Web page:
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NEW YORK, NY - Veronafiere - the trade fair company that owns and manages Marmomacc, a leading international stone exhibition that is held annually in Verona, Italy - collaborated with MAPEI, a leading manufacturer of maintenance and installation products, to host a two-day seminar program that allowed architects to earn LU credits towards their accreditation for the American Institute of Architects (AIA). The event was held on November 6 and 7, 2008 in Manhattan.
The architects participating in the program were alumni of previous educational trips, which are sponsored annually by Veronafiere and coincide with Marmomacc each year.
The next day, 10 of the Verona event “alumni” participated in a five-hour continuing education program that took place at the Harvard Club of New York, which included seminars on a range of topics that pertain to stone and architecture. Among those on the agenda were: “Natural Stone: A Natural Design Choice,” which was presented by Stephanie Vierra of Vierra Design and Education Services, as well as “General Surface Preparation,” “From ANSI to ISO: Improvements in Performance Evaluation,” and “The Challenges of Installing Large-Format Tile and Stone,” which were all given by Don Miller of MAPEI.
Additionally, a presentation entitled “Enriching Sustainable Architecture with Stone - A Recent Case Study: The Visionaire, New York City,” was led by Craig Copeland, AIA, Senior Associate of Pelli Clarke Pelli Architects in New York, NY. This session consisted of an on-site visit to the Visionaire, a luxury residential high-rise in Manhattan that was designed by Pelli Clarke Pelli Architects and is targeted for LEED-Platinum certification by the U.S. Green Building Council and was the recent recipient of the 2008 EPA New York City Green Building Competition Grand Prize. During the guided tour, Copeland explained that the building’s exterior stone base and interior stone lobby are considered to be environmental friendly and contributed to the overall green design of the building.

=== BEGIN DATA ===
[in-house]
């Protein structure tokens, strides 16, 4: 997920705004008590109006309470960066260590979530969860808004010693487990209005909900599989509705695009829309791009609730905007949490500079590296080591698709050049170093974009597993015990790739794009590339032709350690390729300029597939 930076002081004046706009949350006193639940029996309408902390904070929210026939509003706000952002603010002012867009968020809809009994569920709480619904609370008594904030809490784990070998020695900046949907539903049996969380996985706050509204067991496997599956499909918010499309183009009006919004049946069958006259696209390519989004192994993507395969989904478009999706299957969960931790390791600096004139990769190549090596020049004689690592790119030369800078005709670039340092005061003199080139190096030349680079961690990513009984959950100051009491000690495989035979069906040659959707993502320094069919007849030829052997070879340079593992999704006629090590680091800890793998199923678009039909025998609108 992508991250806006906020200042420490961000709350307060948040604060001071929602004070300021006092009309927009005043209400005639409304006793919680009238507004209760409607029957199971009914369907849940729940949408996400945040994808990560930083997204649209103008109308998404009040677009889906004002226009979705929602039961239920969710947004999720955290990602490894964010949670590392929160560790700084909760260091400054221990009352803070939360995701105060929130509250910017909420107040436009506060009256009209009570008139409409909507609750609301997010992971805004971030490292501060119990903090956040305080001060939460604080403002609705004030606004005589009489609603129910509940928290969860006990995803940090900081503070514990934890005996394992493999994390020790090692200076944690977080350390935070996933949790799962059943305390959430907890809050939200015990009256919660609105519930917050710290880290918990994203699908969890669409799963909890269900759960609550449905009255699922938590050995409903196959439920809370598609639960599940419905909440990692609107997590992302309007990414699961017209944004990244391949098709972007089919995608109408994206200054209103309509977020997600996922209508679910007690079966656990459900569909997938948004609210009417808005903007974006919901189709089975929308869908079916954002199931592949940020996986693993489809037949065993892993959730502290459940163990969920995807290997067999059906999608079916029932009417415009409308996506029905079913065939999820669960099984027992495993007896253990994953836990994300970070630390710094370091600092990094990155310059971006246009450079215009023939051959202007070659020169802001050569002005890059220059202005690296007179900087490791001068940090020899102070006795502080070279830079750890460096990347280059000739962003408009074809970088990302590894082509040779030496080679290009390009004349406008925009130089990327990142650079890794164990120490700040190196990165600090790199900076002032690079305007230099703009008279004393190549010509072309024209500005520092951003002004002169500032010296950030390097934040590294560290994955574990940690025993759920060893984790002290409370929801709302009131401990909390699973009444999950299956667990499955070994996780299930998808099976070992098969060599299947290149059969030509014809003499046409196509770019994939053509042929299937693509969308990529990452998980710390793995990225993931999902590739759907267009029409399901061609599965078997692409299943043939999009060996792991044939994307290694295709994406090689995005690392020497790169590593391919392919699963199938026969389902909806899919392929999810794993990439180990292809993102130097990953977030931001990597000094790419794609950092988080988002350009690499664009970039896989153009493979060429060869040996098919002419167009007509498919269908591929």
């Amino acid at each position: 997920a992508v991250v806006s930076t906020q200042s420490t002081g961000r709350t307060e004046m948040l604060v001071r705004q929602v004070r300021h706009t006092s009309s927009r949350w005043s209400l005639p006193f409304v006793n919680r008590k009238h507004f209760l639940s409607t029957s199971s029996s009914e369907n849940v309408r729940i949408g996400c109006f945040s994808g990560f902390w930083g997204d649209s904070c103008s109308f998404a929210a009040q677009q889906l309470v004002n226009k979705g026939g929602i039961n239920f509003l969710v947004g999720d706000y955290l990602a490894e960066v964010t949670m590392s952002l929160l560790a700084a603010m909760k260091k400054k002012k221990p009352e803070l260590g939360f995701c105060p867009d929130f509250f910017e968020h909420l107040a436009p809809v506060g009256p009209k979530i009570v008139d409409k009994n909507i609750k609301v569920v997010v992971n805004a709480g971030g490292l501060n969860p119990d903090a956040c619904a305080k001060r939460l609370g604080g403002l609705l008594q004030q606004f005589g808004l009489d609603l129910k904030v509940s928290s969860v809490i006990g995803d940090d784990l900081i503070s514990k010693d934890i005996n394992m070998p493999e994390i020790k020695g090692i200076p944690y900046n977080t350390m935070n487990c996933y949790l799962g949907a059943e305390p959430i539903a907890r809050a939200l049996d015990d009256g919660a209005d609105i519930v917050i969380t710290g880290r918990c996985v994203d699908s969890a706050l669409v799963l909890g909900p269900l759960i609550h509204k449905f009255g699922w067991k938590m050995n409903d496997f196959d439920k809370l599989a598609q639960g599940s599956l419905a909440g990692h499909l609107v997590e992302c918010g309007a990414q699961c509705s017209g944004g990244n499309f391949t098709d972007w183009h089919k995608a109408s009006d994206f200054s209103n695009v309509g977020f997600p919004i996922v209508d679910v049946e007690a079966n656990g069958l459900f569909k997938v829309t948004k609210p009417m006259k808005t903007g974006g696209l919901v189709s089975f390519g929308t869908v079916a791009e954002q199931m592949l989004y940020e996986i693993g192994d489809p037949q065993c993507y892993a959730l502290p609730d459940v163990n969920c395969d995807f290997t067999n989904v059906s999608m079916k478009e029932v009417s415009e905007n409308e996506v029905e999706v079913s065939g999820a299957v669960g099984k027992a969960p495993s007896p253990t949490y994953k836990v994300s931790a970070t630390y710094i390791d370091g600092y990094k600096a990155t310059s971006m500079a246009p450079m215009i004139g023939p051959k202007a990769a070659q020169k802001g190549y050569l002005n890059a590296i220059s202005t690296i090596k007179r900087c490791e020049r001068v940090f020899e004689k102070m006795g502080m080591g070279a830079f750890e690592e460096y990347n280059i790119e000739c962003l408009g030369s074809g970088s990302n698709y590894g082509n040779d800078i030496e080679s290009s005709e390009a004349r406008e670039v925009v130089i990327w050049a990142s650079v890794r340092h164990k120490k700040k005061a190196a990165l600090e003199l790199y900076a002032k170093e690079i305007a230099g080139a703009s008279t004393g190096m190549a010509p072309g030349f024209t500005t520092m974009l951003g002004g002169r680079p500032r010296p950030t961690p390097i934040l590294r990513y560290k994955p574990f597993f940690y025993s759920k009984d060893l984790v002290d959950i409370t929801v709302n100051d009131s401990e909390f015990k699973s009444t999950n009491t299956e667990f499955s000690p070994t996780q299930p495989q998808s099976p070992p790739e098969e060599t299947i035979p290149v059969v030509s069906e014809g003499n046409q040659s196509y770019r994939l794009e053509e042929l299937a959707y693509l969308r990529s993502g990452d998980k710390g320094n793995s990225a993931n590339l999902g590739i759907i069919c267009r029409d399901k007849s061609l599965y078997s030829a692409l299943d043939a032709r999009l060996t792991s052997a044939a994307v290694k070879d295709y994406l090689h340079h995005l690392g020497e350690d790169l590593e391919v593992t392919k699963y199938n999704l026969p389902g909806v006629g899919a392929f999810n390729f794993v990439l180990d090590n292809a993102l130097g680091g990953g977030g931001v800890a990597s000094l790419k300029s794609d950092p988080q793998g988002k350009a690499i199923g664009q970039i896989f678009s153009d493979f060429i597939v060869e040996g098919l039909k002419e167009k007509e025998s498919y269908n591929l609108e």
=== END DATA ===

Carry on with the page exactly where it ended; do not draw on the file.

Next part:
Speaking on the specific stones used, the architect explained that Virginia Mist granite, which was used for the exterior base, is considered green because it is a natural material that was quarried within 500 miles of the project site.
The tour presented architects with the opportunity to gain insight into the steps taken during the design process to produce a LEED-certified building as well as observing the final result.
The two-day seminar program concluded with the group gathering for dinner at the historic Bull & Bear in the Waldorf-Astoria Hotel. Overall, the program not only offered educational information, but it also provided a forum for an exchange of ideas between design professionals - offering them an opportunity to learn from each other.